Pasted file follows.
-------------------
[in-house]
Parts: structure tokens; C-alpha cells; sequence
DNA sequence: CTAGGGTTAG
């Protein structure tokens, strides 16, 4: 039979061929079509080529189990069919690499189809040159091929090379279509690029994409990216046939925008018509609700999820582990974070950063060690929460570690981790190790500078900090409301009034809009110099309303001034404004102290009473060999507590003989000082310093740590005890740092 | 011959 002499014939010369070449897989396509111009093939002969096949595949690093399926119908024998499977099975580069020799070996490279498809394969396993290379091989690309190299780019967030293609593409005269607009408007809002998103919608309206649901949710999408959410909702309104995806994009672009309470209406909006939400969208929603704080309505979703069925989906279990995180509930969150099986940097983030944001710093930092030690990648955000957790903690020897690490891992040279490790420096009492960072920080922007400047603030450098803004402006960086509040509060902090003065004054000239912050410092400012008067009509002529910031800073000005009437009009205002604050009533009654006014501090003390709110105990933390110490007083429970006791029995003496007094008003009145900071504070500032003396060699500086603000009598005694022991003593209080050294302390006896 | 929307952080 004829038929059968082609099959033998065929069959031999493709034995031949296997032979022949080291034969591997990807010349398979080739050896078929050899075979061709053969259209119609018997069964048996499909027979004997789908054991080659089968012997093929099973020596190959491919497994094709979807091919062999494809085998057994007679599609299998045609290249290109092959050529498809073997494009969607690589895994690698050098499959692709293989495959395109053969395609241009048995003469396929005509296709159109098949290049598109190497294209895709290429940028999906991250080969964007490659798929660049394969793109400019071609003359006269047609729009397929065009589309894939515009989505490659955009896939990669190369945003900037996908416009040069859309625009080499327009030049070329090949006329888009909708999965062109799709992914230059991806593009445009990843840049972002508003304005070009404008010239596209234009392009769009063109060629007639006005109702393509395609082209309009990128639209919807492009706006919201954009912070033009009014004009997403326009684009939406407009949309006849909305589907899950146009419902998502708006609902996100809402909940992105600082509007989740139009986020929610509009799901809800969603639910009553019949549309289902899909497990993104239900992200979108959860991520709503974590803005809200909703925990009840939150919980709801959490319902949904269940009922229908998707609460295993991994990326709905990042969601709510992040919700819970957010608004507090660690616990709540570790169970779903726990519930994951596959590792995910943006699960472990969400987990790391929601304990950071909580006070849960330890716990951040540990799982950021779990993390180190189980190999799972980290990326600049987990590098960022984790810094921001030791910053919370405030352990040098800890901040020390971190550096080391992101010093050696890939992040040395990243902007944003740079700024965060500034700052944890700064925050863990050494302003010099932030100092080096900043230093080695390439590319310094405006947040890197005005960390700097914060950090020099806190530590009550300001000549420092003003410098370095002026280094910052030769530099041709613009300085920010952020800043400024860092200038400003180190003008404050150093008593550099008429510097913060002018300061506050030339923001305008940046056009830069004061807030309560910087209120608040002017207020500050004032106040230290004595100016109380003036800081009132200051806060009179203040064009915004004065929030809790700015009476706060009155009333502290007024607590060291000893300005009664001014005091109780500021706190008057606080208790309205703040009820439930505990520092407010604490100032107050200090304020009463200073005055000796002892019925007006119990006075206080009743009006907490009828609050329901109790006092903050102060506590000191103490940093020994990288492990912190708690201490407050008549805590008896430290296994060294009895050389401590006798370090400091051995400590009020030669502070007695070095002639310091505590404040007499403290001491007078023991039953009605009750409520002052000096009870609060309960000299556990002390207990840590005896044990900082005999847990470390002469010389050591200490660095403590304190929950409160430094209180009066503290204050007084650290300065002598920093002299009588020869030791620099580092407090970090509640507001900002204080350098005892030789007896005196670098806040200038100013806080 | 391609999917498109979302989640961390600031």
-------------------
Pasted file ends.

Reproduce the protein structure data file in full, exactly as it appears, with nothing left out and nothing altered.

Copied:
[in-house]
Parts: structure tokens; C-alpha cells; sequence
DNA sequence: CTAGGGTTAG
């Protein structure tokens, strides 16, 4: 039979061929079509080529189990069919690499189809040159091929090379279509690029994409990216046939925008018509609700999820582990974070950063060690929460570690981790190790500078900090409301009034809009110099309303001034404004102290009473060999507590003989000082310093740590005890740092 | 011959 002499014939010369070449897989396509111009093939002969096949595949690093399926119908024998499977099975580069020799070996490279498809394969396993290379091989690309190299780019967030293609593409005269607009408007809002998103919608309206649901949710999408959410909702309104995806994009672009309470209406909006939400969208929603704080309505979703069925989906279990995180509930969150099986940097983030944001710093930092030690990648955000957790903690020897690490891992040279490790420096009492960072920080922007400047603030450098803004402006960086509040509060902090003065004054000239912050410092400012008067009509002529910031800073000005009437009009205002604050009533009654006014501090003390709110105990933390110490007083429970006791029995003496007094008003009145900071504070500032003396060699500086603000009598005694022991003593209080050294302390006896 | 929307952080 004829038929059968082609099959033998065929069959031999493709034995031949296997032979022949080291034969591997990807010349398979080739050896078929050899075979061709053969259209119609018997069964048996499909027979004997789908054991080659089968012997093929099973020596190959491919497994094709979807091919062999494809085998057994007679599609299998045609290249290109092959050529498809073997494009969607690589895994690698050098499959692709293989495959395109053969395609241009048995003469396929005509296709159109098949290049598109190497294209895709290429940028999906991250080969964007490659798929660049394969793109400019071609003359006269047609729009397929065009589309894939515009989505490659955009896939990669190369945003900037996908416009040069859309625009080499327009030049070329090949006329888009909708999965062109799709992914230059991806593009445009990843840049972002508003304005070009404008010239596209234009392009769009063109060629007639006005109702393509395609082209309009990128639209919807492009706006919201954009912070033009009014004009997403326009684009939406407009949309006849909305589907899950146009419902998502708006609902996100809402909940992105600082509007989740139009986020929610509009799901809800969603639910009553019949549309289902899909497990993104239900992200979108959860991520709503974590803005809200909703925990009840939150919980709801959490319902949904269940009922229908998707609460295993991994990326709905990042969601709510992040919700819970957010608004507090660690616990709540570790169970779903726990519930994951596959590792995910943006699960472990969400987990790391929601304990950071909580006070849960330890716990951040540990799982950021779990993390180190189980190999799972980290990326600049987990590098960022984790810094921001030791910053919370405030352990040098800890901040020390971190550096080391992101010093050696890939992040040395990243902007944003740079700024965060500034700052944890700064925050863990050494302003010099932030100092080096900043230093080695390439590319310094405006947040890197005005960390700097914060950090020099806190530590009550300001000549420092003003410098370095002026280094910052030769530099041709613009300085920010952020800043400024860092200038400003180190003008404050150093008593550099008429510097913060002018300061506050030339923001305008940046056009830069004061807030309560910087209120608040002017207020500050004032106040230290004595100016109380003036800081009132200051806060009179203040064009915004004065929030809790700015009476706060009155009333502290007024607590060291000893300005009664001014005091109780500021706190008057606080208790309205703040009820439930505990520092407010604490100032107050200090304020009463200073005055000796002892019925007006119990006075206080009743009006907490009828609050329901109790006092903050102060506590000191103490940093020994990288492990912190708690201490407050008549805590008896430290296994060294009895050389401590006798370090400091051995400590009020030669502070007695070095002639310091505590404040007499403290001491007078023991039953009605009750409520002052000096009870609060309960000299556990002390207990840590005896044990900082005999847990470390002469010389050591200490660095403590304190929950409160430094209180009066503290204050007084650290300065002598920093002299009588020869030791620099580092407090970090509640507001900002204080350098005892030789007896005196670098806040200038100013806080 | 391609999917498109979302989640961390600031």